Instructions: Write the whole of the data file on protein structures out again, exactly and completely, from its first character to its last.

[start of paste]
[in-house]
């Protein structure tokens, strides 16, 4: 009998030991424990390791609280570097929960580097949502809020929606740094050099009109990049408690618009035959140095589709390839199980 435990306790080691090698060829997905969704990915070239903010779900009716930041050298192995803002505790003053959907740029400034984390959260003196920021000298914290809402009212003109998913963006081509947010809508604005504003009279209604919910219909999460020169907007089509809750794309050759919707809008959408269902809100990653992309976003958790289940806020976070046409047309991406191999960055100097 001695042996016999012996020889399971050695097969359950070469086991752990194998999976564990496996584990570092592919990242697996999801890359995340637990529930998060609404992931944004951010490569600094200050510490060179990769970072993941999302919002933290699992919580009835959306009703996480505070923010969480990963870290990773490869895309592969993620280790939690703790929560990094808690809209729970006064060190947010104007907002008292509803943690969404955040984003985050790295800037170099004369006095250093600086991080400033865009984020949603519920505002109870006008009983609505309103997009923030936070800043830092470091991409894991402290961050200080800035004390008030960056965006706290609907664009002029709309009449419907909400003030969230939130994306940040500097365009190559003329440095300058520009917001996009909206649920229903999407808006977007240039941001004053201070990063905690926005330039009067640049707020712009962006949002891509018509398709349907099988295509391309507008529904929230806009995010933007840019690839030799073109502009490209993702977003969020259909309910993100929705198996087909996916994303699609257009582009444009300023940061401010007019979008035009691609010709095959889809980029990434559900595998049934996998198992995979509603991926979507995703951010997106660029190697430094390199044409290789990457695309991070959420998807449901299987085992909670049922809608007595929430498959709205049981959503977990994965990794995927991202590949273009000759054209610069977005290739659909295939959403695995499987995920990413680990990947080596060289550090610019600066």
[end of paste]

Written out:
[in-house]
């Protein structure tokens, strides 16, 4: 009998030991424990390791609280570097929960580097949502809020929606740094050099009109990049408690618009035959140095589709390839199980 435990306790080691090698060829997905969704990915070239903010779900009716930041050298192995803002505790003053959907740029400034984390959260003196920021000298914290809402009212003109998913963006081509947010809508604005504003009279209604919910219909999460020169907007089509809750794309050759919707809008959408269902809100990653992309976003958790289940806020976070046409047309991406191999960055100097 001695042996016999012996020889399971050695097969359950070469086991752990194998999976564990496996584990570092592919990242697996999801890359995340637990529930998060609404992931944004951010490569600094200050510490060179990769970072993941999302919002933290699992919580009835959306009703996480505070923010969480990963870290990773490869895309592969993620280790939690703790929560990094808690809209729970006064060190947010104007907002008292509803943690969404955040984003985050790295800037170099004369006095250093600086991080400033865009984020949603519920505002109870006008009983609505309103997009923030936070800043830092470091991409894991402290961050200080800035004390008030960056965006706290609907664009002029709309009449419907909400003030969230939130994306940040500097365009190559003329440095300058520009917001996009909206649920229903999407808006977007240039941001004053201070990063905690926005330039009067640049707020712009962006949002891509018509398709349907099988295509391309507008529904929230806009995010933007840019690839030799073109502009490209993702977003969020259909309910993100929705198996087909996916994303699609257009582009444009300023940061401010007019979008035009691609010709095959889809980029990434559900595998049934996998198992995979509603991926979507995703951010997106660029190697430094390199044409290789990457695309991070959420998807449901299987085992909670049922809608007595929430498959709205049981959503977990994965990794995927991202590949273009000759054209610069977005290739659909295939959403695995499987995920990413680990990947080596060289550090610019600066």